A Filipina domestic worker in Hong Kong is seeking financial claim after leaving her employers’ home where she was told to sleep in the toilet.
Grace, 32, started her job for a family in Happy Valley on September 4. But she immediately protested when she saw the tiny room where she was supposed to sleep, rest, do the laundry, iron clothes – and eat and defecate, in a report by The SUN.
Her room was so tiny that once she retires from work at the end of the day, Grace would need to fold her legs and narrow that when she lay down her mattress at night, Grace ended up sleeping with her legs folded, and her face just right beside the toilet bowl.
She was also forced to eat inside the toilet, adding that her employers stared at her the first time they gave her food until she was forced to retire there.
What made her feel worse was that there was another room in the flat which the family used as a study room and was unoccupied at night. Grace said she would have been more than glad to sleep in that spare room, even if only on the floor, for a few hours each night.
When Grace filed a complaint at her employment agency, a representative named William told her to be patient and not to demand too much because she was just new to the job. The agent also urged her to put up with the situation for at least six months, warning that she would find it difficult to find another employer if she quit her job soon.
Not long after, Grace tendered her resignation with a one-month notice. Suddenly, her employers had a behavior turnaround, giving her more nutritious food, generous in expressing praises on her job performance, and even offering the spare room for her use.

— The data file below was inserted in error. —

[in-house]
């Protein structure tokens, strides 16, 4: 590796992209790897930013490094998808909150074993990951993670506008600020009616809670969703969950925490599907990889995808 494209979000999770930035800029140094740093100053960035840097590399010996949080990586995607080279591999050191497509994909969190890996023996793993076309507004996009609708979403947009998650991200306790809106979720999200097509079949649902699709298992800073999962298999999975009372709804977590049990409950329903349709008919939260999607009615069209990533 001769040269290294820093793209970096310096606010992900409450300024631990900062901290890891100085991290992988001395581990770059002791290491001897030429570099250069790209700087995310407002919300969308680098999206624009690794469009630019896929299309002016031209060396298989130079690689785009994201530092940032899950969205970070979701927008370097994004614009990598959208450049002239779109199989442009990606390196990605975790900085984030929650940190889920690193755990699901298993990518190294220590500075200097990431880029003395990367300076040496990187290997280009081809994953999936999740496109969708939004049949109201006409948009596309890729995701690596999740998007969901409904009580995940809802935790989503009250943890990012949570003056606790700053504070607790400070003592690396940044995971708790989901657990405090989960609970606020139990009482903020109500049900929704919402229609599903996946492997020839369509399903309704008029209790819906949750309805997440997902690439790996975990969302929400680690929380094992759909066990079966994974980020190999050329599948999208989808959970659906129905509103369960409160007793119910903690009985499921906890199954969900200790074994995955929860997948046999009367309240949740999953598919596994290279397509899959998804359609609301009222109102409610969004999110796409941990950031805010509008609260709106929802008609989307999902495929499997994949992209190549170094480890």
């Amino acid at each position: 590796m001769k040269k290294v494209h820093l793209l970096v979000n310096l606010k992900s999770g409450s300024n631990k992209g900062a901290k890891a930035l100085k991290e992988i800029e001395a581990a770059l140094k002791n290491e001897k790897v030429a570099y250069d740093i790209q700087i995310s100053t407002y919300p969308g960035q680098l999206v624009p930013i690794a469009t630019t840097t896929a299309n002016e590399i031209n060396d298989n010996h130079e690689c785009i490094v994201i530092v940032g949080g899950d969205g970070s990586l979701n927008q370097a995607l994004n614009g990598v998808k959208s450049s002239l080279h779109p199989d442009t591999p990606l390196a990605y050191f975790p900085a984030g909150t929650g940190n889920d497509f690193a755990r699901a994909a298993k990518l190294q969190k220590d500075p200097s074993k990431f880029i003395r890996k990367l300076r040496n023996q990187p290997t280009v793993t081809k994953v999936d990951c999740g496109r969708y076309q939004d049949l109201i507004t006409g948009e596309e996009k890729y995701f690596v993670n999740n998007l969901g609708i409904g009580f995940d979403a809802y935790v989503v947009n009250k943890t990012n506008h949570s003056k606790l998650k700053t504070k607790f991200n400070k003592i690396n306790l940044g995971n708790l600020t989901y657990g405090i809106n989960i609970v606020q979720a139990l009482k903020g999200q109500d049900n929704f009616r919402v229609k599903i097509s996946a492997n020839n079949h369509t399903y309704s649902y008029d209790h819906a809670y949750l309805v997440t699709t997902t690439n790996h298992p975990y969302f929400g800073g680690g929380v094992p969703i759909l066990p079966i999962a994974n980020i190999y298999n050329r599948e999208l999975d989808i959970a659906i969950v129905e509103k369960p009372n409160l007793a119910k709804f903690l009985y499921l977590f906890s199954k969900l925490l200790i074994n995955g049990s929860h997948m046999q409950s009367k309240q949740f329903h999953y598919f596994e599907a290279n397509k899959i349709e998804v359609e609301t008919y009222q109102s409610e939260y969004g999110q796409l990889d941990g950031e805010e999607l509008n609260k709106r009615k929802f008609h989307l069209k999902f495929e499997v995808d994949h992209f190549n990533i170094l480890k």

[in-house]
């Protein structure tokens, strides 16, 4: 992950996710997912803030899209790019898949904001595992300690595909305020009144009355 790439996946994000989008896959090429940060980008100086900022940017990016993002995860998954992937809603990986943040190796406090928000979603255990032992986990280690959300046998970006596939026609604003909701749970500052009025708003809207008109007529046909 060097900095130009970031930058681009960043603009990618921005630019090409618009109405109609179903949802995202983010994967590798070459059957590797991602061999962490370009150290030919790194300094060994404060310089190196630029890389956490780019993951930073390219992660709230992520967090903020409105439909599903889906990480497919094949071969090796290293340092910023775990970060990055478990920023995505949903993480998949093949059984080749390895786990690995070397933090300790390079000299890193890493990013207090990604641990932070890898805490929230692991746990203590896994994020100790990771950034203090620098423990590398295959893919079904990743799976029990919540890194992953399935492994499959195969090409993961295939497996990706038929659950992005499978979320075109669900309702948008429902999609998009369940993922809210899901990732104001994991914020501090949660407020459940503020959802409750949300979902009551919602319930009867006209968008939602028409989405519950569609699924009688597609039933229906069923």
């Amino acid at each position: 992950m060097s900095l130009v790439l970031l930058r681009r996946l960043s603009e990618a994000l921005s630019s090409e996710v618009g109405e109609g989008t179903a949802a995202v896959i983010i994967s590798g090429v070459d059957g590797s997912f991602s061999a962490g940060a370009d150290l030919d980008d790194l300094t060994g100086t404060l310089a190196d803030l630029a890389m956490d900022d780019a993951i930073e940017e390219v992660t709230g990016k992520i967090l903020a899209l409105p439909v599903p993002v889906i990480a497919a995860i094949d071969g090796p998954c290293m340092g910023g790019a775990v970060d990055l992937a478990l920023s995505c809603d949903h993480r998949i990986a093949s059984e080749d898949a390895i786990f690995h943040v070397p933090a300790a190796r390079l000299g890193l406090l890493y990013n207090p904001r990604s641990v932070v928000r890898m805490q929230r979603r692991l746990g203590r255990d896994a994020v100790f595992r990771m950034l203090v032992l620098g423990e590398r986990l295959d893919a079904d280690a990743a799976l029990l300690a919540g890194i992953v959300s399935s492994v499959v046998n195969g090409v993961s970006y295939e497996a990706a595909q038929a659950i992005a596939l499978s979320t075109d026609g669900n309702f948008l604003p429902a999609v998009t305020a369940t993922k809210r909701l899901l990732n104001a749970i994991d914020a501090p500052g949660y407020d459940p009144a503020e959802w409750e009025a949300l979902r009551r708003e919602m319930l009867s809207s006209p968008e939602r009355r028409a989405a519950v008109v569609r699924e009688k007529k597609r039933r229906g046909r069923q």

But the Filipina helper was unmoved by the sudden change in attitude.
Refusing to accept her notice, Grace’s employers threatened to put her on a flight back to the Philippines the following day.
“Natakot ako kasi baka ano ang mangyari sa akin kapag sumama ako sa airport. Kung ano-ano ang pumasok sa isip ko kasi ang amo kong lalaki lang daw ang maghahatid sa akin” Grace said.
She then secretly called the police and five officers responded. Her employers reluctantly allowed the officers to come in, and the couple presented the helper’s things on the dining table for inspection.
Grace was also thoroughly frisked before allowed to leave. She was then picked up by volunteers from Mission for Migrant Workers, which has given her shelter and is now helping her with her labor case.
A study made by Mission for Migrant Workers on 3,000 domestic workers from Indonesia and the Philippines in 2016 revealed that three out of five domestic workers in Hong Kong are not provided with prescribed living conditions. revealed that three out of five domestic helpers in Hong Kong are not provided with adequate accommodation.